have had their rabies vaccine at 12 weeks of age. No contact with other
dogs or humans other than their caretaker. The CDC is in charge of
enforcement . The fear is a rabies outbreak. Most of these countries
have rabies in the dog population. In the USA rabies is found in wild
animal. Rabies can have up to a 1 year incubation period.
13. RED FLAGS
Payment via Western Union, 3 rd party checks, or gift cards
Only will deal through email
Puppies but no parents or just one or two adults running around with several
litters and breeds of puppies. Most likely a broker, illegal importer or puppy
Meeting you in a parking lot or back street with several puppies. Some will give
you directions which you think is to their home and end up being this. At that
point leave. If you can, grab the vehicle plate and report to the local animal
Unregistered purebred or IMO not UKC or AKC registered unless a very rare
breed not yet recognized but registered with their parent club or organization .
Two prices one with papers or cheaper without. (registration cost about $ 20 to
$30 for a litter)
Imported puppies. This has been illegal since 2008 if bought in under 6 months of
age for resale .
Third party brokers. There is one that runs multiple web sites for almost all the
breeds. You call and get a seller who may never have seen the puppies you
purchase through them. Kind of like a puppy boiler room. The breeders working
through them may be fine but I would be very careful and ask to talk directly to
Buy it now sites. Puppy picture with a link to a shopping cart . You buy it and
they ship it to you
14. Puppy Telemarketers
Only difference is you call them. Technically they are puppy
They are well trained in the art of selling puppies. Odds are
they have never seen or touched any puppy from the breeder
they are promoting.
They have slick websites . With the option to buy on impulse
using the buy it now option .
I had a customer who just purchased a puppy for $2500 plus
shipping of $400. The same puppy was advertised by the
breeder on another site for $900 . Nice markup
Always Google their name and check with the BBB. In this case
the BBB had in bold red a consumer warning and a phone
number to call if you had problems. They had almost 800
The breeder selling the puppy may be fine, but I would never be
able to talk to the new owner knowing they paid more than
double what I wanted for my puppy .
15. Puppy Flippers
Newest of puppy peddlers.
Puppies and adult dogs they can easily sell that have
more than likely been stolen
Favorite place to sell Craig’s list and other free venues.
Most are sold out at low prices ($50 to $300) to move
them out quickly
Some flippers pose as rescue groups to help move them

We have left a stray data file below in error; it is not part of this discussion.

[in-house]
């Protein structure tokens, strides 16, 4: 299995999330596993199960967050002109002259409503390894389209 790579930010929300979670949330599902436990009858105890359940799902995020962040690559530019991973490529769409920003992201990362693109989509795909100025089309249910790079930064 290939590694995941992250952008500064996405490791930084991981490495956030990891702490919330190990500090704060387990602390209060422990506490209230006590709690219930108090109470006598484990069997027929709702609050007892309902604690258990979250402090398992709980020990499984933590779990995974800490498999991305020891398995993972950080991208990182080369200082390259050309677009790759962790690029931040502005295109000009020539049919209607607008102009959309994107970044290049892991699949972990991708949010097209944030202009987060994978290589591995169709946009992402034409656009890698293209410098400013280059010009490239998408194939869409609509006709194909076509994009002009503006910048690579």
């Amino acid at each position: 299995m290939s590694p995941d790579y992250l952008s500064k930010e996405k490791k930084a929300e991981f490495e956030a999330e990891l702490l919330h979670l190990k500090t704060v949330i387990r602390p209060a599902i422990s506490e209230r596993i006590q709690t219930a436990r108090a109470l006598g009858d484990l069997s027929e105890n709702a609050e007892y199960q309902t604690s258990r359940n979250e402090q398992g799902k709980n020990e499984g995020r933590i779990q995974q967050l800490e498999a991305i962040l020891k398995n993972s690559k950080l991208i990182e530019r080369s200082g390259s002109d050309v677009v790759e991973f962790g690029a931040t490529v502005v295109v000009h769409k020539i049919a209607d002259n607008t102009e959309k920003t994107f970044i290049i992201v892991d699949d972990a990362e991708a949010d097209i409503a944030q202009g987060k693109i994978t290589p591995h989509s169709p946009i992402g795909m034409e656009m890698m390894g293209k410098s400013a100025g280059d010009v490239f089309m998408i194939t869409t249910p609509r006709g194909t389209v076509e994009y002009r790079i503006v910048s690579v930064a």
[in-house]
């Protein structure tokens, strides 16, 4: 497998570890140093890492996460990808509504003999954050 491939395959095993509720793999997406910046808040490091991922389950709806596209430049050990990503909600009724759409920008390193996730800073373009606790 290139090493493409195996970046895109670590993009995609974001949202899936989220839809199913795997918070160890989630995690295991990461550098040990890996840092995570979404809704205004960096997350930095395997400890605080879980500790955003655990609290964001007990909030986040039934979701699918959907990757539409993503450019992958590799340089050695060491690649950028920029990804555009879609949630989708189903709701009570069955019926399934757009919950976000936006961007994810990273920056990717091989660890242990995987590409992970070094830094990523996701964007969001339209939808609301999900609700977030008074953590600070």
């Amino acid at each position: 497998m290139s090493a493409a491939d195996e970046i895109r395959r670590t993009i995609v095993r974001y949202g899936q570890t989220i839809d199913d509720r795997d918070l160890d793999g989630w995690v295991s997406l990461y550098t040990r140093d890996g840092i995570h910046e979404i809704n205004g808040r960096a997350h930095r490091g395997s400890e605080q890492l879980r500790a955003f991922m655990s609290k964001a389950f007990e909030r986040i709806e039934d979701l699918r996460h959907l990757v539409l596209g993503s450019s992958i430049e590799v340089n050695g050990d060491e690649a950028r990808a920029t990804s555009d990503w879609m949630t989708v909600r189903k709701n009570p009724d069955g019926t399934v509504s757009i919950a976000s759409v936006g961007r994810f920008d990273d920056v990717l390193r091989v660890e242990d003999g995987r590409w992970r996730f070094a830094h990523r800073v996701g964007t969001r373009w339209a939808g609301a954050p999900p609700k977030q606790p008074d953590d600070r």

Others owners needing to re home.
If you purchase one of these dogs, you may be charged
with receiving stolen property . You will definitely have to
give up the pet and testify against the thief
16. Illegal Imports
Thousands bought into the USA annually . Mostly from Korea,
Croatia, Mexico and other Asian countries
In 2008 a law was signed that no puppy under 6 months of age
could be bought to the USA to be resold .
Enforcement is CDC which fears a major Rabies outbreak and
other diseases that are not found in the dog population
They come from the Puppy Mills in their countries of origin and
are sold through a network of brokers.
Most are shipped in under 8 weeks of age . Some as young as
4 weeks of age and are immediately put up for sale .
CDC dose not have the manpower to enforce. The importers
now are required to put the puppies in full quarantine until 4
months of age and to have a Rabies shot done at 3 months .
Any puppy for sale under 4 months from another country is an
illegal import and has broken quarantine. The fine is $200,000.
17. Nothing Wrong with This
Some breeders will have you fill out a application before calling you.
Limited registration or non breeding contracts
Spay or neuter contracts
Non refundable deposits. (Very common. If you are serious about buying
a puppy ,there should be no problem )
Some breeders will sell only as co-owner. They stay as ½ owner on the
Some reputable breeders will meet you at dog shows, their handlers or
friend’s kennel or go to your home to deliver your puppy . (now required
Cash only. Most small breeders cannot take credit cards. In this
economy paper checks from strangers may be a liability .
Asking a decent price for their young puppies. Out of pocket expenses
for a healthy well bred puppy can easily run $800 up PER PUPPY. Many
breeders will have over $3000+ invested in their 4 pup litter before 10
weeks of age. If you truly cannot afford more than $600 or less for a
young puppy consider an older pet puppy or private adult adoptions
from a breeder or club member associated with the breed.
18. In Conclusion
With the new federal rules and ever evolving State and Local laws , it has
made it more difficult for the consumer to find a new family member.
Many breeders will stop breeding, many will try to adapt. One thing is
for sure finding a well bred puppy has just become more difficult.
The void is being filled in part with illegal puppy sellers, brokers and
thieves . They don’t worry about regulations, they just move to a
At the very least, if you can, purchase face to face. Only buy puppies
where you can see the parents. If you must ship only purchase with a
credit card and only with the breeder you can talk to on the phone.
If you will not purchase a puppy in a pet shop then do not buy from their
suppliers which include USDA kennels that do both wholesale and retail,
puppy brokers or imported puppies which come from kennels not
regulated as we do in the USA.
19. Important Links
USDA kennel search . Type in the State and all USDA kennels will
be listed along with their current status and inspection reports.
User friendly genetic disorders of purebred dogs
Center for Disease Control CDC document signed by puppy
Although a law was passed in 2008 re puppy imports ,enforcement
has been difficult. This is information on new rules to help
inspectors. As of 2013 the USDA has not adopted regulation to
enforce the 2008 law